Dalrymple Lectures November 2019

Please check this link for information on the Dalrymple Lectures which took place in November 2019.

Dalrymple Nov 2019

Dalrymple Lectures February 2019

Professor Gavin Lucas: Department of Archaeology, University of Iceland

Gavin Lucas

Gavin Lucas has been working in archaeology since he was a teenager in the early 1980s, volunteering during the summers for the Museum of London on various developer-led excavations. It was the start of a long, if discontinuous career in contract archaeology which existed parallel to most of his academic life until his first university position in 2006. His formal education in archaeology began as an undergraduate at the Institute of Archaeology UCL in the late 1980s and continued through doctoral studies under Ian Hodder at the University of Cambridge on the topic of time. After completing his PhD in the mid-1990s he took up full-time work in contract archaeology with the Cambridge Archaeological Unit.  It was also during this time he started to develop an interest in the archaeology of the modern world, leading a project in South Africa for three years. He moved to Iceland in 2002 to work for an independent archaeological research institution and there led a major excavation project on a Bishop’s seat for six years. Finally in 2006, he joined the University of Iceland, where he remains today as Professor of Archaeology.

Gavin has published extensively in archaeological theory as well as the archaeology of the modern world. His key theoretical texts focus on the practices and methods of archaeology and include the books Critical Approaches to Fieldwork (2001), The Archaeology of Time (2005), Understanding the Archaeological Record (2012) and most recently, Writing the Past (2019). He has also published a book on his South African project An Archaeology of Colonial Identity (2004) and co-edited a volume on Archaeologies of the Contemporary Past (2001). He is currently working on a manuscript on the excavations of a Bishop’s seat in Iceland as well as directing a project on the archaeology of commerce and con‌sumption in Iceland during the 17th-18th centuries.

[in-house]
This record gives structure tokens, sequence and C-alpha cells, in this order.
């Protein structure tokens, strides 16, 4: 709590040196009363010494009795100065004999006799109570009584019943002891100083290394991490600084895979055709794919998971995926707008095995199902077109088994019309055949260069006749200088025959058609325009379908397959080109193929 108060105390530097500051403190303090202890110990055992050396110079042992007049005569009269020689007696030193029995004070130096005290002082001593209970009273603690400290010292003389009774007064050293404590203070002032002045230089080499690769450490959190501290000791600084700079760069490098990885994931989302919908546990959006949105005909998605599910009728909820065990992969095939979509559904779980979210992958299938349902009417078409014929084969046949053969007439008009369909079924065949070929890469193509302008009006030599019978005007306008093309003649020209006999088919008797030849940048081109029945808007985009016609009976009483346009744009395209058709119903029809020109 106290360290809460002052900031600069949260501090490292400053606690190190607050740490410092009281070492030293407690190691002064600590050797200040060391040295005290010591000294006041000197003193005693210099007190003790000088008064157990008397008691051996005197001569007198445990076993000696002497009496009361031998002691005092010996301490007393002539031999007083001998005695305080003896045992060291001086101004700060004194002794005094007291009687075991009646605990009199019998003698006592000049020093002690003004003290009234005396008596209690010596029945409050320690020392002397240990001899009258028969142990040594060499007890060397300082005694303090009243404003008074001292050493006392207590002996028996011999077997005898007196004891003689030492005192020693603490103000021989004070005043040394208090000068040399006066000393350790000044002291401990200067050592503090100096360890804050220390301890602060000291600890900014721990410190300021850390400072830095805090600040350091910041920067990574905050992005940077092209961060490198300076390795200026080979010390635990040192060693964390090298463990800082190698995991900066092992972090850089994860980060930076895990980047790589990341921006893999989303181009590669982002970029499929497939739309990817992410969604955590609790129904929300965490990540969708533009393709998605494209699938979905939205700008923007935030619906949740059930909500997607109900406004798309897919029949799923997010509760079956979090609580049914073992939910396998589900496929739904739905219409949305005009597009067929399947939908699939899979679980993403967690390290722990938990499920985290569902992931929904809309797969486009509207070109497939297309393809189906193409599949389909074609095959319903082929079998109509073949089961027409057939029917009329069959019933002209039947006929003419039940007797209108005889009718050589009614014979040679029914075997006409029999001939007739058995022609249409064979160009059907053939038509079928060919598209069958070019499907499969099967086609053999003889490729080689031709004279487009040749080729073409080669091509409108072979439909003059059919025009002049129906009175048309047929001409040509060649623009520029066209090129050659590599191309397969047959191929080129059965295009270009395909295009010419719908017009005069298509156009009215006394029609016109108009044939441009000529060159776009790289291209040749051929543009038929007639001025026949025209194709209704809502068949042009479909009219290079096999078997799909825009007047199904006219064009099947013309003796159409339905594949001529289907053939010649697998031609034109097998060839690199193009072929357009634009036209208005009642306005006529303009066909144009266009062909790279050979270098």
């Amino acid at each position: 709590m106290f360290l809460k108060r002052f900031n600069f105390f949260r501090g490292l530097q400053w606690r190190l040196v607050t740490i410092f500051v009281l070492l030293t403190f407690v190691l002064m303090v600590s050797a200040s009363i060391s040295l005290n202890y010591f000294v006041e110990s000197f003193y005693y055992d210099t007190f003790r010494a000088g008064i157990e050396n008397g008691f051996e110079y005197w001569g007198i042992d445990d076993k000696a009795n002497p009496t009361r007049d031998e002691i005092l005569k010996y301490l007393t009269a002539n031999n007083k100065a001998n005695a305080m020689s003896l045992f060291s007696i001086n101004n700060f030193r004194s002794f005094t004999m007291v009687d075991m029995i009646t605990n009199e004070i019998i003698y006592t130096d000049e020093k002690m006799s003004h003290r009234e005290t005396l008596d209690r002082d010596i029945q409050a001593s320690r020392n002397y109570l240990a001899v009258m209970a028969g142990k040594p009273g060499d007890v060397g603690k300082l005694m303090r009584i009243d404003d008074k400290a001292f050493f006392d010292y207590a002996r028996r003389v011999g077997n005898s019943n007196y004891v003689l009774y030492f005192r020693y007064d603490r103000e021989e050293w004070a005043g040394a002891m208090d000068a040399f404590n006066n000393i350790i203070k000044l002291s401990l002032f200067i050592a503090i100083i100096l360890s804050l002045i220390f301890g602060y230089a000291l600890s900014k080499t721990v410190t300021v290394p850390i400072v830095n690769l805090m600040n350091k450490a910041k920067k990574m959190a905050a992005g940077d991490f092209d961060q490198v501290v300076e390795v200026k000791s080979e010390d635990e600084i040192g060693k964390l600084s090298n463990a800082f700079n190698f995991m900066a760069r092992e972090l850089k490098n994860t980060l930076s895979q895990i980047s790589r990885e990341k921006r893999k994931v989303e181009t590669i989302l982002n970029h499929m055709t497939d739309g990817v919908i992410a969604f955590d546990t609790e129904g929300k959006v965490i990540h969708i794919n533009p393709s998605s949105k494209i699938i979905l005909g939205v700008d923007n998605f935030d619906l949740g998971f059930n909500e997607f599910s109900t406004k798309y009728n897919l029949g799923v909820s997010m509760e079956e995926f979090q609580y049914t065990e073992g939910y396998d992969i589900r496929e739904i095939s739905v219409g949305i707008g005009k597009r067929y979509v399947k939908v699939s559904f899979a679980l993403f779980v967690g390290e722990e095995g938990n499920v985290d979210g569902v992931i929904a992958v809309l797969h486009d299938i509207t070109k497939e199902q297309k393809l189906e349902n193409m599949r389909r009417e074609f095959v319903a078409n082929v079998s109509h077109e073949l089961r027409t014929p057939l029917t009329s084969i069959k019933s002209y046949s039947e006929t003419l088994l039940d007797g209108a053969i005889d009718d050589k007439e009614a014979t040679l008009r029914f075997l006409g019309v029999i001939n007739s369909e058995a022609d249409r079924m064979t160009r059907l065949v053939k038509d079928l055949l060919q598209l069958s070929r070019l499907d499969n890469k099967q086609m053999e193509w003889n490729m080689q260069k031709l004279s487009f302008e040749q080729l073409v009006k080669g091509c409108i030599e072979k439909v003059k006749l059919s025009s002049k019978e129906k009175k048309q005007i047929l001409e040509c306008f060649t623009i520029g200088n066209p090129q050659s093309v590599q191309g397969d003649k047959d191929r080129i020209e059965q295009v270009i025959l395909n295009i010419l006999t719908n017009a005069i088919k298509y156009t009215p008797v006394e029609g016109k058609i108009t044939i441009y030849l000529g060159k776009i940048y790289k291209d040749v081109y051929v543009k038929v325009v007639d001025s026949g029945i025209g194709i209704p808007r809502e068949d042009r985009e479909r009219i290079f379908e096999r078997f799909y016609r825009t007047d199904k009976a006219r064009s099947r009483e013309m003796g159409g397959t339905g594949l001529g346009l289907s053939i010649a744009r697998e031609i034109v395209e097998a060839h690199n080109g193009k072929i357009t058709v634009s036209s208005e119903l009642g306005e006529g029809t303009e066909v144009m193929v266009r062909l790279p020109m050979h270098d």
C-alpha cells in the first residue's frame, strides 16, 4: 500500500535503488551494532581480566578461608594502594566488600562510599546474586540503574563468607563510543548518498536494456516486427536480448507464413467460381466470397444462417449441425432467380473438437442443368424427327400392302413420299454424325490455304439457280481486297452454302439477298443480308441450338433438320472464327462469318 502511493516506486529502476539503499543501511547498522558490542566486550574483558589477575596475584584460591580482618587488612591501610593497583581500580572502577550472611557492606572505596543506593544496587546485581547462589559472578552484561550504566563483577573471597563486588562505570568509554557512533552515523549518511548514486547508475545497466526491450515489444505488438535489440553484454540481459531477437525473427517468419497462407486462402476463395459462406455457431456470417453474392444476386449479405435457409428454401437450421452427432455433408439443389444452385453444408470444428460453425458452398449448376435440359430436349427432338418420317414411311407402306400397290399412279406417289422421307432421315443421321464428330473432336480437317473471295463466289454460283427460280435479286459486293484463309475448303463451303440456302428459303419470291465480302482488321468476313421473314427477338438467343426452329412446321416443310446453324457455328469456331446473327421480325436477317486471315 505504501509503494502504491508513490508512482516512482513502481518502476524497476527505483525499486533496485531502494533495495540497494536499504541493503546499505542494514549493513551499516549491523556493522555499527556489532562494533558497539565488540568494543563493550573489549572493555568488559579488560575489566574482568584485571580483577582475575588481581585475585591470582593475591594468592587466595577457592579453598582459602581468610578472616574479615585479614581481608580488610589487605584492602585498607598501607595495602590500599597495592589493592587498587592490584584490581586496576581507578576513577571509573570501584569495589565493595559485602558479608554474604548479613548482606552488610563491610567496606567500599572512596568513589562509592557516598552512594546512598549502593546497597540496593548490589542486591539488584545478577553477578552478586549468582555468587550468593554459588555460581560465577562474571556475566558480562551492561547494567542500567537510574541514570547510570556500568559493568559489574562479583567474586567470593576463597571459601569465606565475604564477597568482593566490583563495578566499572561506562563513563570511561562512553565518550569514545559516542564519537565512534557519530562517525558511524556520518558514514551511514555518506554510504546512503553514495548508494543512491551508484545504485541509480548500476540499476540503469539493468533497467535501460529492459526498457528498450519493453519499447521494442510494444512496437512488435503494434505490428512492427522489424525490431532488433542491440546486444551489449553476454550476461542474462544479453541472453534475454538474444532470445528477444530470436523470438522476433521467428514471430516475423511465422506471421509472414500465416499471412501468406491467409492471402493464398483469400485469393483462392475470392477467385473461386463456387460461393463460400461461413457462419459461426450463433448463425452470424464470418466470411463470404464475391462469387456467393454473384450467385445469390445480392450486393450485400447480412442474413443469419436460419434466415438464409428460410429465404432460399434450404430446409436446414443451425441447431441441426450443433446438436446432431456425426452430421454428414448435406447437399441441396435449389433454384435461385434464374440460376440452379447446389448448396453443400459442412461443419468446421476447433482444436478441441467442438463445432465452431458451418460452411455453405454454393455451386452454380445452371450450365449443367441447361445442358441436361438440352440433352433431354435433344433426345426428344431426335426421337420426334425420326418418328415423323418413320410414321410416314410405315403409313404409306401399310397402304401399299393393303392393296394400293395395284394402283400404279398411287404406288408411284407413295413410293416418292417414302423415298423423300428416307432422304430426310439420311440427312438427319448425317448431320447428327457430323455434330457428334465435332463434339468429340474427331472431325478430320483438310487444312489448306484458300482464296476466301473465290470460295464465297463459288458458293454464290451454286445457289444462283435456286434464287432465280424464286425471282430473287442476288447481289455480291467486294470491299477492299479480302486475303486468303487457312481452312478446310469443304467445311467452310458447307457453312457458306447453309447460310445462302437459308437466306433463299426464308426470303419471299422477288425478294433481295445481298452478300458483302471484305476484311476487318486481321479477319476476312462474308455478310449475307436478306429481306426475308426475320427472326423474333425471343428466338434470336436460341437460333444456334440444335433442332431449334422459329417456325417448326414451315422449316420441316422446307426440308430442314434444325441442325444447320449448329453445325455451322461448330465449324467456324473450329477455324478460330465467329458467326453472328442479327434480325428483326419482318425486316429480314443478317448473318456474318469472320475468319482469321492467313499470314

Lecture 1 Monday 18 February 2019

The Archaeological Clock.
In this talk, he discusses the temporal structure of the archaeological record and the question of scale. Issues such as temporal resolution, time averaging and the long-term all intersect and raise questions about the appropriate time scale of archaeological analysis.

Lecture 2 Tuesday 19 February 2019

Changing Times.
His second lecture addresses the problem of change in archaeology. What is it and how does our view of time affect how we comprehend it? The question will be especially linked to pragmatic issues of periodization as well as more abstract concepts such as tempo, revolution and evolution.Reconstruction of a settlement house in Herjόlfsdalur, Vestmannanaeylar.‌‌

Lecture 3 Wednesday 20 February 2019

Contemporary Pasts.
The notion of contemporaneity is the focus of this third talk. How do - and - could, Archaeologists use this concept and what implications might it have for archaeology as different way to engage with time and the past? The topics of memory and duration take a central place in this discussion.  Lava flow from 1970s, Heimaey, Vestmannanaeylar.‌

Lecture 4 Thursday 21 February 2019

Back to the Future.
In his final lecture, he addressed the concept of the future in archaeology. How might/is a sense of the future written into our accounts of the past? Both as past futures (i.e. how do we conceive of the future in past) and as futures of our present (i.e. the relevance of studying the past to our own future). Archaeological site of Skálholt, Iceland in the winter‌

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Dalrymple Lectures 2016

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Dalrymple Lectures 2015

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Dalrymple Lectures 2014

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Dalrymple Lectures 2013

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Dalrymple Lectures 2012

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Dalrymple Lectures 2011

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Dalrymple Lectures 2009

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Dalrymple Lectures 2007